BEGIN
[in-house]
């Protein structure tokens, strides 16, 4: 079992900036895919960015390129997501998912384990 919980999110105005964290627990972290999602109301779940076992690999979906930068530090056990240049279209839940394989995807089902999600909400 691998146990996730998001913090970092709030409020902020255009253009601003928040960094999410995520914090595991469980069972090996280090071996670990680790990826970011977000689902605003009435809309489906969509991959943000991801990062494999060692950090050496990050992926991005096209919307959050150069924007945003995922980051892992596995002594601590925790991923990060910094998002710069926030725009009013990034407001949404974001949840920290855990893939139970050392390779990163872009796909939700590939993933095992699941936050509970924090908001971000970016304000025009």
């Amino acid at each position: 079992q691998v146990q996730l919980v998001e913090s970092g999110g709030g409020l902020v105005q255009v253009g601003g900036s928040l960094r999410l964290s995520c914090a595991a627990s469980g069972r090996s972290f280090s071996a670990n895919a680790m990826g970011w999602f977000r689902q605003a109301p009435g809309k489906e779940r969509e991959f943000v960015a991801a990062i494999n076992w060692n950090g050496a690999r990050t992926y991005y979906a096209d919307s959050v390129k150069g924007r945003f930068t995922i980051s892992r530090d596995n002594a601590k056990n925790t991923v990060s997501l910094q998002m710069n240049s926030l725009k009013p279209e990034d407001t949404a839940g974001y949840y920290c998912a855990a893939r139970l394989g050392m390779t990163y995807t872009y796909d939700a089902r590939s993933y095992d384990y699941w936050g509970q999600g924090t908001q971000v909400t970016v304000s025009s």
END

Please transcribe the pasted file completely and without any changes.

[in-house]
């Protein structure tokens, strides 16, 4: 079992900036895919960015390129997501998912384990 919980999110105005964290627990972290999602109301779940076992690999979906930068530090056990240049279209839940394989995807089902999600909400 691998146990996730998001913090970092709030409020902020255009253009601003928040960094999410995520914090595991469980069972090996280090071996670990680790990826970011977000689902605003009435809309489906969509991959943000991801990062494999060692950090050496990050992926991005096209919307959050150069924007945003995922980051892992596995002594601590925790991923990060910094998002710069926030725009009013990034407001949404974001949840920290855990893939139970050392390779990163872009796909939700590939993933095992699941936050509970924090908001971000970016304000025009």
């Amino acid at each position: 079992q691998v146990q996730l919980v998001e913090s970092g999110g709030g409020l902020v105005q255009v253009g601003g900036s928040l960094r999410l964290s995520c914090a595991a627990s469980g069972r090996s972290f280090s071996a670990n895919a680790m990826g970011w999602f977000r689902q605003a109301p009435g809309k489906e779940r969509e991959f943000v960015a991801a990062i494999n076992w060692n950090g050496a690999r990050t992926y991005y979906a096209d919307s959050v390129k150069g924007r945003f930068t995922i980051s892992r530090d596995n002594a601590k056990n925790t991923v990060s997501l910094q998002m710069n240049s926030l725009k009013p279209e990034d407001t949404a839940g974001y949840y920290c998912a855990a893939r139970l394989g050392m390779t990163y995807t872009y796909d939700a089902r590939s993933y095992d384990y699941w936050g509970q999600g924090t908001q971000v909400t970016v304000s025009s």